I once drilled technique with a big, strong rock climber who had a grip from hell and tenacious isometric strength. I noticed how much he liked controlling my gi, breaking my posture and attacking with collar chokes.
Since I knew we were going to spar soon I formulated a simple sparring strategy: I told myself that as soon as I ended up in his guard I would stand up and not go back down onto my knees until I was past his guard.
Why did I do this?
Simple: I did NOT want him to latch onto my lapel and choke me silly, so I decided to take the risks of standing up instead!
Lets first look at your options…
A coarse classification divides guard passes into either standing or kneeling guard passes.
If you wanted to break it down a bit further you could say that there are standing and kneeling methods of opening a closed guard, and standing and kneeling methods of actually passing an opened guard. Both standing and kneeling methods have their strengths and weaknesses – I use them both, but I try to choose the appropriate approach for the situation.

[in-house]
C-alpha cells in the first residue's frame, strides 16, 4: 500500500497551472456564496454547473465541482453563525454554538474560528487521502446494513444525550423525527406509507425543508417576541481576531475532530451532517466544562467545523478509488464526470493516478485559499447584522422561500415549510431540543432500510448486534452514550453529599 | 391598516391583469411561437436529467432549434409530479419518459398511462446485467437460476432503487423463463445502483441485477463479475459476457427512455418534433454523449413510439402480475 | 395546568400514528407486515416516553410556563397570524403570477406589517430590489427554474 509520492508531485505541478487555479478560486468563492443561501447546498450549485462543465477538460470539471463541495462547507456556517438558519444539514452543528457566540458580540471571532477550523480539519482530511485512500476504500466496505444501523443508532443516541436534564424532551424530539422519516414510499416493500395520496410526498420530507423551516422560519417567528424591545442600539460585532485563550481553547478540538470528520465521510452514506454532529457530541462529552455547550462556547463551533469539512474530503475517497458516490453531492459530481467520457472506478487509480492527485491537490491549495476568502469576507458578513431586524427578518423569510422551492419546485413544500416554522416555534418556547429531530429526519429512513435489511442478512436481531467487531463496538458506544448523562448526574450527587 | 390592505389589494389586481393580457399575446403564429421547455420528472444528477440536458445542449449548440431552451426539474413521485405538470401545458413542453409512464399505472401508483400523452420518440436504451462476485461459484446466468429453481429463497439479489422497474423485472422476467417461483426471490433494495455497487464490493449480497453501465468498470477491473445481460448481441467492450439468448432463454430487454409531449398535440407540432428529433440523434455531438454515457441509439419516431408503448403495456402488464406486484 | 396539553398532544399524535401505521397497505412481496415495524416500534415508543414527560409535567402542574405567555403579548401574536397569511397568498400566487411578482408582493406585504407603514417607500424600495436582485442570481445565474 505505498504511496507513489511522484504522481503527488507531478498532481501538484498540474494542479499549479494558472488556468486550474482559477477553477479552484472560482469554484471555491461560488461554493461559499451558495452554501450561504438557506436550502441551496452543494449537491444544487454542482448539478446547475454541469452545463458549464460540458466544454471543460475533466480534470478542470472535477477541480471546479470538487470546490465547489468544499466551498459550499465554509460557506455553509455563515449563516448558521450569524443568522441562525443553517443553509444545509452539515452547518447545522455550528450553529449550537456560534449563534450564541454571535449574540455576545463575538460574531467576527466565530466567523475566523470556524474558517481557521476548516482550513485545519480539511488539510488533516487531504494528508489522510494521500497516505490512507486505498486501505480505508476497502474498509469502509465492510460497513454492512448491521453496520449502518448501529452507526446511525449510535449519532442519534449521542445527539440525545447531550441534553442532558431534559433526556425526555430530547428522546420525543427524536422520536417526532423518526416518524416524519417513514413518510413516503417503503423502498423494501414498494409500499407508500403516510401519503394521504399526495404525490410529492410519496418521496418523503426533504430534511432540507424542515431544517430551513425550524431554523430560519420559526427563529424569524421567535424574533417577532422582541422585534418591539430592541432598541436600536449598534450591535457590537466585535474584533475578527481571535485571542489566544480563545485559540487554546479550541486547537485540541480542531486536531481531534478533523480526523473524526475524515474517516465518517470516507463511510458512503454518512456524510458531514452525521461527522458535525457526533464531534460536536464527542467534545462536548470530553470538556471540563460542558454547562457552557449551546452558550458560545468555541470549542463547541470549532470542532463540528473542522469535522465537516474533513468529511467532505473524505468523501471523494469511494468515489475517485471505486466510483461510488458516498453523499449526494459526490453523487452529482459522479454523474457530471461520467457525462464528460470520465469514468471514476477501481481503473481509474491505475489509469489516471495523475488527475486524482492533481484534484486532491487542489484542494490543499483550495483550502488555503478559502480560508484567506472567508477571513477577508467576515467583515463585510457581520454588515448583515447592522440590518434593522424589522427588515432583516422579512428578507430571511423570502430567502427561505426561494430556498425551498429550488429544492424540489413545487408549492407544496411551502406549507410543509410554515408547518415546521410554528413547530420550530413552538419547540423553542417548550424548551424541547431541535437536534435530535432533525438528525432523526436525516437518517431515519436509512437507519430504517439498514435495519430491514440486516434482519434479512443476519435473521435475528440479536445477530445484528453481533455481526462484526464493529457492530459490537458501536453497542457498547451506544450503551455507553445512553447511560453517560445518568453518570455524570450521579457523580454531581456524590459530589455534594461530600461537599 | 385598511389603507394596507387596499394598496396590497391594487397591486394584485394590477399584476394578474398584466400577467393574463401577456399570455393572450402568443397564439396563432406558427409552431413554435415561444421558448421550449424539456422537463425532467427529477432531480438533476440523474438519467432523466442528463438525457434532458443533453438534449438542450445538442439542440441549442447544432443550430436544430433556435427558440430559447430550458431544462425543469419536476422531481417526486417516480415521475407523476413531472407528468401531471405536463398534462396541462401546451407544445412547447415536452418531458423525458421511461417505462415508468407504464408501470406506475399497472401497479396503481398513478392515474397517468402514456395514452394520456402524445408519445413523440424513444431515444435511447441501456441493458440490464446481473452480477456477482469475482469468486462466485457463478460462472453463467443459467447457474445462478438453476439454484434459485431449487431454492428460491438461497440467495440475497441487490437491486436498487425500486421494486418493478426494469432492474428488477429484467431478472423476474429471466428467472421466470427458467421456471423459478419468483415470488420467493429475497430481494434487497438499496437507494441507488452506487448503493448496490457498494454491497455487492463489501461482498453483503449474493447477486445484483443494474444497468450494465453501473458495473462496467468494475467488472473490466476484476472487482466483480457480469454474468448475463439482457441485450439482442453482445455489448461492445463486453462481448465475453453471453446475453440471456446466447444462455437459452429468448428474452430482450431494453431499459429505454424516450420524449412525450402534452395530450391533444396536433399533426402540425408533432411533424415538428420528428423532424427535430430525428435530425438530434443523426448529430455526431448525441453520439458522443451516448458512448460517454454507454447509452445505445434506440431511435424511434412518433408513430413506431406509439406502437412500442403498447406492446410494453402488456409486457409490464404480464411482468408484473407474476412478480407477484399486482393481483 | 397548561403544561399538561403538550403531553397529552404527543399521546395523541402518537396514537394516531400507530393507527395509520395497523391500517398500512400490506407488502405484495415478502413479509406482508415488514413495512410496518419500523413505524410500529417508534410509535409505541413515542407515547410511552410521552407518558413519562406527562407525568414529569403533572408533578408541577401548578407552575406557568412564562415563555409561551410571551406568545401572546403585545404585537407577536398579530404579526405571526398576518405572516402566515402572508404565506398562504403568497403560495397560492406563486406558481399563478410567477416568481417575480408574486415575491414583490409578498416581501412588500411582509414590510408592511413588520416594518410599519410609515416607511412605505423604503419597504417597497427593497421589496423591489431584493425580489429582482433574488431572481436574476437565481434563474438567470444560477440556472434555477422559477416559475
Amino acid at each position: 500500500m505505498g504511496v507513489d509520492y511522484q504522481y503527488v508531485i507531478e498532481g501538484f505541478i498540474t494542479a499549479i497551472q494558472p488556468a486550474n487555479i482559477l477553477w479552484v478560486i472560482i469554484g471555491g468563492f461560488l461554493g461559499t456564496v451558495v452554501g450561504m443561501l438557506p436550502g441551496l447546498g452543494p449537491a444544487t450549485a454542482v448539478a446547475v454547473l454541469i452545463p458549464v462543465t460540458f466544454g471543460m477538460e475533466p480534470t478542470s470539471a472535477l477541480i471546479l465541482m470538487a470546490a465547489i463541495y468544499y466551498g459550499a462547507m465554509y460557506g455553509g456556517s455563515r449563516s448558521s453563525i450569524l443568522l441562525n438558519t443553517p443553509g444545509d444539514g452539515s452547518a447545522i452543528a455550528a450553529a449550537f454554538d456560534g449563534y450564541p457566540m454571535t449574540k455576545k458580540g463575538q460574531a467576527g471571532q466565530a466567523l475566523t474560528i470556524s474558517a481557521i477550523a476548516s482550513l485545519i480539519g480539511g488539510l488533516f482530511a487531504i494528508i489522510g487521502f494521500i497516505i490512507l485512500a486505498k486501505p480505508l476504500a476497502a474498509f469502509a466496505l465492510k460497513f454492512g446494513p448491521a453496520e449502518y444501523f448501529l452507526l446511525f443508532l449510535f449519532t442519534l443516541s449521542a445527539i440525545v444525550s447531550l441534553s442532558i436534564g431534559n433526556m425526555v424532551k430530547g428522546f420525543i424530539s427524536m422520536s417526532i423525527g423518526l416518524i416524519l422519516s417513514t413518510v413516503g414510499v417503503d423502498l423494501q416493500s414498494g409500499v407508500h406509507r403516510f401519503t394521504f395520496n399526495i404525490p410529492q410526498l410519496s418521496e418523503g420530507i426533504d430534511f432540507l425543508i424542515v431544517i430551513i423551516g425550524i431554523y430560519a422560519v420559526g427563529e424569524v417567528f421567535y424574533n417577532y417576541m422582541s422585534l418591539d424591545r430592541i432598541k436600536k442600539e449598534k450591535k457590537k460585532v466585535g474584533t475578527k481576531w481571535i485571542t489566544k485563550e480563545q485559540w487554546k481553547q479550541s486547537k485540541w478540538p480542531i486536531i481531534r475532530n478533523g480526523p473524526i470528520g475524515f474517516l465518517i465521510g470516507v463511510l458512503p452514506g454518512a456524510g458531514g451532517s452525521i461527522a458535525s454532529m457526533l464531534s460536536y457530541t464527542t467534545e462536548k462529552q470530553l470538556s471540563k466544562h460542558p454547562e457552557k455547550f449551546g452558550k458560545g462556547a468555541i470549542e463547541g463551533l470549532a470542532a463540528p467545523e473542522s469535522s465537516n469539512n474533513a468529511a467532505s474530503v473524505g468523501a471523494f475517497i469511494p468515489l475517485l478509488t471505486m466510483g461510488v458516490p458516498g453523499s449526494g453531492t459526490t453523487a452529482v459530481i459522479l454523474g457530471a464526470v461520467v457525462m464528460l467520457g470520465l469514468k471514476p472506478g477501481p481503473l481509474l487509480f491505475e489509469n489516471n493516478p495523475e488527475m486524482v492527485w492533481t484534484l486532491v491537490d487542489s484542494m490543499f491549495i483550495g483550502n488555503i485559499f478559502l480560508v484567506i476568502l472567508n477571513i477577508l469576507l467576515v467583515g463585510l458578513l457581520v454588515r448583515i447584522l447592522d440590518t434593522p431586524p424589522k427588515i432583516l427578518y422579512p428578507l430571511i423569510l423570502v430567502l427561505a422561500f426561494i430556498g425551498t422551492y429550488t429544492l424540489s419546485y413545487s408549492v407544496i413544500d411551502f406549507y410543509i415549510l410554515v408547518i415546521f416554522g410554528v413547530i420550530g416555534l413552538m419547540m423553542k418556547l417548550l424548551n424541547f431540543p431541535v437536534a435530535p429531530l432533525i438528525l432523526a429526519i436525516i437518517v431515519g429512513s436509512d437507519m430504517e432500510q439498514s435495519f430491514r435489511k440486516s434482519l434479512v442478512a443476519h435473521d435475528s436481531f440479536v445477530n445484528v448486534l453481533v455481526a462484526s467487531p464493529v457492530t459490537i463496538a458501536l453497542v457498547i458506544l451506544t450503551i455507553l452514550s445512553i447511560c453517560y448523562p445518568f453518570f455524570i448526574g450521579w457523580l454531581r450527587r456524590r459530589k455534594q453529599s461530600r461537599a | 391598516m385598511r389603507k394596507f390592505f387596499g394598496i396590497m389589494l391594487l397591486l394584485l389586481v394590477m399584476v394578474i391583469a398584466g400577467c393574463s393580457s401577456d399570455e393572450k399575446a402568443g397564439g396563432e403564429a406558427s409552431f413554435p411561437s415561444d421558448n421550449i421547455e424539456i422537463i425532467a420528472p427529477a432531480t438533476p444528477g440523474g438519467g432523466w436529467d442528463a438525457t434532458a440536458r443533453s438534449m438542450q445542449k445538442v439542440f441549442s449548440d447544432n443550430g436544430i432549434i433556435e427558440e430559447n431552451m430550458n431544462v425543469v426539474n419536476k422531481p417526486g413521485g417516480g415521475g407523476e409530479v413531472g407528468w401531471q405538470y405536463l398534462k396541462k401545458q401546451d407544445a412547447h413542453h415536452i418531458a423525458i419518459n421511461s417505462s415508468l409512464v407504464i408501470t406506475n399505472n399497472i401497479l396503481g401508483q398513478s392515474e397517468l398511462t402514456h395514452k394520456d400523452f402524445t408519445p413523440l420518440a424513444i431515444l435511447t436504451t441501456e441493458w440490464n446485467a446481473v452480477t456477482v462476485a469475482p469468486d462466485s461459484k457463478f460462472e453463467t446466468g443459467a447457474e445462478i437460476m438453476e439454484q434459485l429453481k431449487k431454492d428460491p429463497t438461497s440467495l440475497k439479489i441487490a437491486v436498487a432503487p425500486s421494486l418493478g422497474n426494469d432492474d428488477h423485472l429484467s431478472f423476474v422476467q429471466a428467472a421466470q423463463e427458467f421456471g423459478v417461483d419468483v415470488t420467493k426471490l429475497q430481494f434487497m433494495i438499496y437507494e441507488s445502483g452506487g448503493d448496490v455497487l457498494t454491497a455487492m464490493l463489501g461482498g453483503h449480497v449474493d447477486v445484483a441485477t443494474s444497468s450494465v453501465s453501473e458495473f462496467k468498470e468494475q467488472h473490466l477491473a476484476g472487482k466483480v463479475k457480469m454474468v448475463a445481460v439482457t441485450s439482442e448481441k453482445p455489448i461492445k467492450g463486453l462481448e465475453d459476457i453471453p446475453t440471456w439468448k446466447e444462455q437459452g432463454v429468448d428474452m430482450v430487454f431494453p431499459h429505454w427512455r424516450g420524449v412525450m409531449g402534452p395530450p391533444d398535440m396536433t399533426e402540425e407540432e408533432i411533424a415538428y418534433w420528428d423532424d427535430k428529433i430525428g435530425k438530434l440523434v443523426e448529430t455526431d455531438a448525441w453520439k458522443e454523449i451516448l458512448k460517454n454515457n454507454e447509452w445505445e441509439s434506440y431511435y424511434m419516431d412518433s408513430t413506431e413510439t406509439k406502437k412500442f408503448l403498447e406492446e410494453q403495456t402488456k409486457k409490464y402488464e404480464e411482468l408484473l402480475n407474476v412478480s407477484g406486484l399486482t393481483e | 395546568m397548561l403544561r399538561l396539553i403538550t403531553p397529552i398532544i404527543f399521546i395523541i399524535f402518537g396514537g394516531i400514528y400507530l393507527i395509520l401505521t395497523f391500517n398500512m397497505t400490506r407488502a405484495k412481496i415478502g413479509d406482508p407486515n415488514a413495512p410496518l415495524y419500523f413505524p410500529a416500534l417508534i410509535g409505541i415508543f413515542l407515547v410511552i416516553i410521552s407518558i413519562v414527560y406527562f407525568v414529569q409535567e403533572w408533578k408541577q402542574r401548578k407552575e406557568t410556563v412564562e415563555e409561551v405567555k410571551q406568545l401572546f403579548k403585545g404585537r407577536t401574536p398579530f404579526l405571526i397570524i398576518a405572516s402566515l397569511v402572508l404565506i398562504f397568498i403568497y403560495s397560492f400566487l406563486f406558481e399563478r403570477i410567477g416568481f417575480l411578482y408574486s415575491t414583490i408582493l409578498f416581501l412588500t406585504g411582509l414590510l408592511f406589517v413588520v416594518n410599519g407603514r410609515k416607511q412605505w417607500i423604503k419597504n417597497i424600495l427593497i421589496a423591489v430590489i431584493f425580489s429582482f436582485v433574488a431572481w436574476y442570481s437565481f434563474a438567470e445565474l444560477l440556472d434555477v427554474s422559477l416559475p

Kneeling in your opponent’s guard makes you a little harder to sweep because your center of gravity is closer to the ground. If you are kneeling in an opponent’s guard your arms and neck are more easily available for him to attack, but it is quite difficult for him to leglock you.
If you choose to stand in order to pass the guard you make yourself a little more vulnerable to sweeps and leglocks. The advantage of standing passes is that you are more mobile and that it is harder for your opponent to attack you with chokes and armlocks.
How can you use this information?
If you have both standing and kneeling guard passes in your repertoire you can tailor your game to avoid your opponent’s strengths.
If your opponent specializes in chokes and/or armlocks then get to your feet whenever you end up in his guard and try to work your standing guard passes. If your opponent is a leg locking machine then consider engaging him on your knees.